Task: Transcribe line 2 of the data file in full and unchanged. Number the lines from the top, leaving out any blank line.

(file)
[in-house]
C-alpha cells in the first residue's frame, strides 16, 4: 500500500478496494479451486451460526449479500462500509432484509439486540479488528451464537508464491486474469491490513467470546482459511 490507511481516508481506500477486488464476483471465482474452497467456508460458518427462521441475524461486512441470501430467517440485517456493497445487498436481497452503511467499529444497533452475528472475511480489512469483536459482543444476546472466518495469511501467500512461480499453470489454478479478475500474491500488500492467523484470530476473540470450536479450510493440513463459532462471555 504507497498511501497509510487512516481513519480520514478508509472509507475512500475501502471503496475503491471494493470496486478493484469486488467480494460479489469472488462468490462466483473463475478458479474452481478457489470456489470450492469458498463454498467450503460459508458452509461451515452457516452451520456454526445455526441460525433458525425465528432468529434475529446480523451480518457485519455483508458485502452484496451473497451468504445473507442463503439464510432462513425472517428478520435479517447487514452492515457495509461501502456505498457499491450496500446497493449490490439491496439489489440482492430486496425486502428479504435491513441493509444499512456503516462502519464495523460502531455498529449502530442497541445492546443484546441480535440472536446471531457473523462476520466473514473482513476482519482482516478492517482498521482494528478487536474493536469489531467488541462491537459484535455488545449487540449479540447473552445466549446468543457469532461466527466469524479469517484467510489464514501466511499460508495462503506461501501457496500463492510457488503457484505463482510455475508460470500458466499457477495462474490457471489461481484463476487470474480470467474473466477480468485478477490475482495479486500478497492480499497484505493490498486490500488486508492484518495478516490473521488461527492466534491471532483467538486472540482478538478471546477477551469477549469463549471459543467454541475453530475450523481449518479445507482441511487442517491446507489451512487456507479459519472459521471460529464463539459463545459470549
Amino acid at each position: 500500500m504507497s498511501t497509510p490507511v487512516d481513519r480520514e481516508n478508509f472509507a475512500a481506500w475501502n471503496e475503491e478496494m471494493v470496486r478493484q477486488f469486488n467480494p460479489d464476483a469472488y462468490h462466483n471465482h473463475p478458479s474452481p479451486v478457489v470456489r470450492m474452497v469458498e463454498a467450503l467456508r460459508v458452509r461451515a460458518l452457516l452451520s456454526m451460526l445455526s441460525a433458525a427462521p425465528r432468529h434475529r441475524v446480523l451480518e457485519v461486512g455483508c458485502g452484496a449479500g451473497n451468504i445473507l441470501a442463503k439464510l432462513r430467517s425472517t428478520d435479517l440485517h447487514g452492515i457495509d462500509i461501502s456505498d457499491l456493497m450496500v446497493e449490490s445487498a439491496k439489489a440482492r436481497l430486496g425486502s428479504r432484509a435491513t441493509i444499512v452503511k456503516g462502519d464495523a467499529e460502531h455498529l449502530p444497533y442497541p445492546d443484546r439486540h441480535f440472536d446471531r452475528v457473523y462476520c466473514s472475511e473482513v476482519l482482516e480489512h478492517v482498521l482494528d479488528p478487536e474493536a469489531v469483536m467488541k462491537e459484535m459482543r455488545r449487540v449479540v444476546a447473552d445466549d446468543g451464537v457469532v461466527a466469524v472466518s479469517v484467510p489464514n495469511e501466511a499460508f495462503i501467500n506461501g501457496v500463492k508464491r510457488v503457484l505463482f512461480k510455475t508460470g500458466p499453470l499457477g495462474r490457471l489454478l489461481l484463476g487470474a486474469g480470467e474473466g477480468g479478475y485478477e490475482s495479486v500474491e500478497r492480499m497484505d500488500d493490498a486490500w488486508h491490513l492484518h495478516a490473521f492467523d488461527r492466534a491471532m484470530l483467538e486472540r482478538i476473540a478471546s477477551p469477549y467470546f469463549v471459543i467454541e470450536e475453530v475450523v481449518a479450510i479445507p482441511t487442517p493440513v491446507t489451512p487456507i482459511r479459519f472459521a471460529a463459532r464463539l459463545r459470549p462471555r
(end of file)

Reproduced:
C-alpha cells in the first residue's frame, strides 16, 4: 500500500478496494479451486451460526449479500462500509432484509439486540479488528451464537508464491486474469491490513467470546482459511 490507511481516508481506500477486488464476483471465482474452497467456508460458518427462521441475524461486512441470501430467517440485517456493497445487498436481497452503511467499529444497533452475528472475511480489512469483536459482543444476546472466518495469511501467500512461480499453470489454478479478475500474491500488500492467523484470530476473540470450536479450510493440513463459532462471555 504507497498511501497509510487512516481513519480520514478508509472509507475512500475501502471503496475503491471494493470496486478493484469486488467480494460479489469472488462468490462466483473463475478458479474452481478457489470456489470450492469458498463454498467450503460459508458452509461451515452457516452451520456454526445455526441460525433458525425465528432468529434475529446480523451480518457485519455483508458485502452484496451473497451468504445473507442463503439464510432462513425472517428478520435479517447487514452492515457495509461501502456505498457499491450496500446497493449490490439491496439489489440482492430486496425486502428479504435491513441493509444499512456503516462502519464495523460502531455498529449502530442497541445492546443484546441480535440472536446471531457473523462476520466473514473482513476482519482482516478492517482498521482494528478487536474493536469489531467488541462491537459484535455488545449487540449479540447473552445466549446468543457469532461466527466469524479469517484467510489464514501466511499460508495462503506461501501457496500463492510457488503457484505463482510455475508460470500458466499457477495462474490457471489461481484463476487470474480470467474473466477480468485478477490475482495479486500478497492480499497484505493490498486490500488486508492484518495478516490473521488461527492466534491471532483467538486472540482478538478471546477477551469477549469463549471459543467454541475453530475450523481449518479445507482441511487442517491446507489451512487456507479459519472459521471460529464463539459463545459470549